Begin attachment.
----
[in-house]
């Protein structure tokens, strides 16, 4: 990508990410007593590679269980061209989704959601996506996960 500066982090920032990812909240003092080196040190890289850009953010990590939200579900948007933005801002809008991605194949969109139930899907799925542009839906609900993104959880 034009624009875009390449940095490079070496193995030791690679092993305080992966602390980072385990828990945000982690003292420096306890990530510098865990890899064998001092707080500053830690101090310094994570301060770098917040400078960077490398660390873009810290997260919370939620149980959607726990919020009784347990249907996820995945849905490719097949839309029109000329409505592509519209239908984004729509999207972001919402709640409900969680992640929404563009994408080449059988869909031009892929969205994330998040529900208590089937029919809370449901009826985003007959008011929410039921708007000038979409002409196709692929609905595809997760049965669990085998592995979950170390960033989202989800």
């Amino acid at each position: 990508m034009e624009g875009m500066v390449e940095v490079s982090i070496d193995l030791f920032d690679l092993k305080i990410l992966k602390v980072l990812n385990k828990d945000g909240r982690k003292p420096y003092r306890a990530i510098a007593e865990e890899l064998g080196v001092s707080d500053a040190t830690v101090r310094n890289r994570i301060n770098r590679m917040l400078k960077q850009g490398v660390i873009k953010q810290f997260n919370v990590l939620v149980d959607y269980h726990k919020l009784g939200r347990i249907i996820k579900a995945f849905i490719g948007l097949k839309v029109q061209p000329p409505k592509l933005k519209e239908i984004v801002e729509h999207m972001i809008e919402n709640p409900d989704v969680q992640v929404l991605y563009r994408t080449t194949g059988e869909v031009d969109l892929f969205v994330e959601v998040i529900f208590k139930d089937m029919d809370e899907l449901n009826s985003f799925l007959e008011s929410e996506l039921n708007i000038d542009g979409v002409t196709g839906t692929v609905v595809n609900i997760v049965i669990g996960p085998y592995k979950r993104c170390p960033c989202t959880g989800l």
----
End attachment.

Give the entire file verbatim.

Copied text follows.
[in-house]
């Protein structure tokens, strides 16, 4: 990508990410007593590679269980061209989704959601996506996960 500066982090920032990812909240003092080196040190890289850009953010990590939200579900948007933005801002809008991605194949969109139930899907799925542009839906609900993104959880 034009624009875009390449940095490079070496193995030791690679092993305080992966602390980072385990828990945000982690003292420096306890990530510098865990890899064998001092707080500053830690101090310094994570301060770098917040400078960077490398660390873009810290997260919370939620149980959607726990919020009784347990249907996820995945849905490719097949839309029109000329409505592509519209239908984004729509999207972001919402709640409900969680992640929404563009994408080449059988869909031009892929969205994330998040529900208590089937029919809370449901009826985003007959008011929410039921708007000038979409002409196709692929609905595809997760049965669990085998592995979950170390960033989202989800």
């Amino acid at each position: 990508m034009e624009g875009m500066v390449e940095v490079s982090i070496d193995l030791f920032d690679l092993k305080i990410l992966k602390v980072l990812n385990k828990d945000g909240r982690k003292p420096y003092r306890a990530i510098a007593e865990e890899l064998g080196v001092s707080d500053a040190t830690v101090r310094n890289r994570i301060n770098r590679m917040l400078k960077q850009g490398v660390i873009k953010q810290f997260n919370v990590l939620v149980d959607y269980h726990k919020l009784g939200r347990i249907i996820k579900a995945f849905i490719g948007l097949k839309v029109q061209p000329p409505k592509l933005k519209e239908i984004v801002e729509h999207m972001i809008e919402n709640p409900d989704v969680q992640v929404l991605y563009r994408t080449t194949g059988e869909v031009d969109l892929f969205v994330e959601v998040i529900f208590k139930d089937m029919d809370e899907l449901n009826s985003f799925l007959e008011s929410e996506l039921n708007i000038d542009g979409v002409t196709g839906t692929v609905v595809n609900i997760v049965i669990g996960p085998y592995k979950r993104c170390p960033c989202t959880g989800l």